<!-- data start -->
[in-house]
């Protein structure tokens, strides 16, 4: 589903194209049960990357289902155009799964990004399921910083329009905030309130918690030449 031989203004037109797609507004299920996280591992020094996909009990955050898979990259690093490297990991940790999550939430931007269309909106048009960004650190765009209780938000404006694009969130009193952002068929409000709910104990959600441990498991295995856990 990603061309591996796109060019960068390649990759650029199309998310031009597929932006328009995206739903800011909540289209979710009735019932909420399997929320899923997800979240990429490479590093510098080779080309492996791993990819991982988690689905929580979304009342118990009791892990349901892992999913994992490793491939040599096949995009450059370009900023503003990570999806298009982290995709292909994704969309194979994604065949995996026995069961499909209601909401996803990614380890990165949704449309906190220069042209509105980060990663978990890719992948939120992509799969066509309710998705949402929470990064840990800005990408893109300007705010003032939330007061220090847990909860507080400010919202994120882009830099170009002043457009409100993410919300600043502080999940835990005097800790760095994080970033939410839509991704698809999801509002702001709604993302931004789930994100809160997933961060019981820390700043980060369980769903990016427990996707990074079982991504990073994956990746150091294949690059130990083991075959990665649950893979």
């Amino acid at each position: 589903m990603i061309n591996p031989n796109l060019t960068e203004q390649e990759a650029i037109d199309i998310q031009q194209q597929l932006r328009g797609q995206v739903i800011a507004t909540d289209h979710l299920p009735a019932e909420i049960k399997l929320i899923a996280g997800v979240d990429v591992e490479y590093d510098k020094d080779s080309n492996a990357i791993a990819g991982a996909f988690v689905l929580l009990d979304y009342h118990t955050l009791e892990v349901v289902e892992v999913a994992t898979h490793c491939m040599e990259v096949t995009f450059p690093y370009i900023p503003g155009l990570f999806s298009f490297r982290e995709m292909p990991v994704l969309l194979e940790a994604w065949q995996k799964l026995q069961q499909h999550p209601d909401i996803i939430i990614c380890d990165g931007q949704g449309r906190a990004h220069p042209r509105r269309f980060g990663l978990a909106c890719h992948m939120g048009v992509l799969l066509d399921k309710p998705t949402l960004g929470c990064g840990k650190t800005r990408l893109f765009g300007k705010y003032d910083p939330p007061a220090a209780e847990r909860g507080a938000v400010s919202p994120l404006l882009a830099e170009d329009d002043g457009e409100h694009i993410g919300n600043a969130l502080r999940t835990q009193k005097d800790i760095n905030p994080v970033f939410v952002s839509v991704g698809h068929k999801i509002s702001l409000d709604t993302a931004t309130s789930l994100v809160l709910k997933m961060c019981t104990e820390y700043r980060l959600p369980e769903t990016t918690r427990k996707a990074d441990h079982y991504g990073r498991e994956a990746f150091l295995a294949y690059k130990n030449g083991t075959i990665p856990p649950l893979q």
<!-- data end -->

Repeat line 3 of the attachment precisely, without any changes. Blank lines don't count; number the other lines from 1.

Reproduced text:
């Amino acid at each position: 589903m990603i061309n591996p031989n796109l060019t960068e203004q390649e990759a650029i037109d199309i998310q031009q194209q597929l932006r328009g797609q995206v739903i800011a507004t909540d289209h979710l299920p009735a019932e909420i049960k399997l929320i899923a996280g997800v979240d990429v591992e490479y590093d510098k020094d080779s080309n492996a990357i791993a990819g991982a996909f988690v689905l929580l009990d979304y009342h118990t955050l009791e892990v349901v289902e892992v999913a994992t898979h490793c491939m040599e990259v096949t995009f450059p690093y370009i900023p503003g155009l990570f999806s298009f490297r982290e995709m292909p990991v994704l969309l194979e940790a994604w065949q995996k799964l026995q069961q499909h999550p209601d909401i996803i939430i990614c380890d990165g931007q949704g449309r906190a990004h220069p042209r509105r269309f980060g990663l978990a909106c890719h992948m939120g048009v992509l799969l066509d399921k309710p998705t949402l960004g929470c990064g840990k650190t800005r990408l893109f765009g300007k705010y003032d910083p939330p007061a220090a209780e847990r909860g507080a938000v400010s919202p994120l404006l882009a830099e170009d329009d002043g457009e409100h694009i993410g919300n600043a969130l502080r999940t835990q009193k005097d800790i760095n905030p994080v970033f939410v952002s839509v991704g698809h068929k999801i509002s702001l409000d709604t993302a931004t309130s789930l994100v809160l709910k997933m961060c019981t104990e820390y700043r980060l959600p369980e769903t990016t918690r427990k996707a990074d441990h079982y991504g990073r498991e994956a990746f150091l295995a294949y690059k130990n030449g083991t075959i990665p856990p649950l893979q």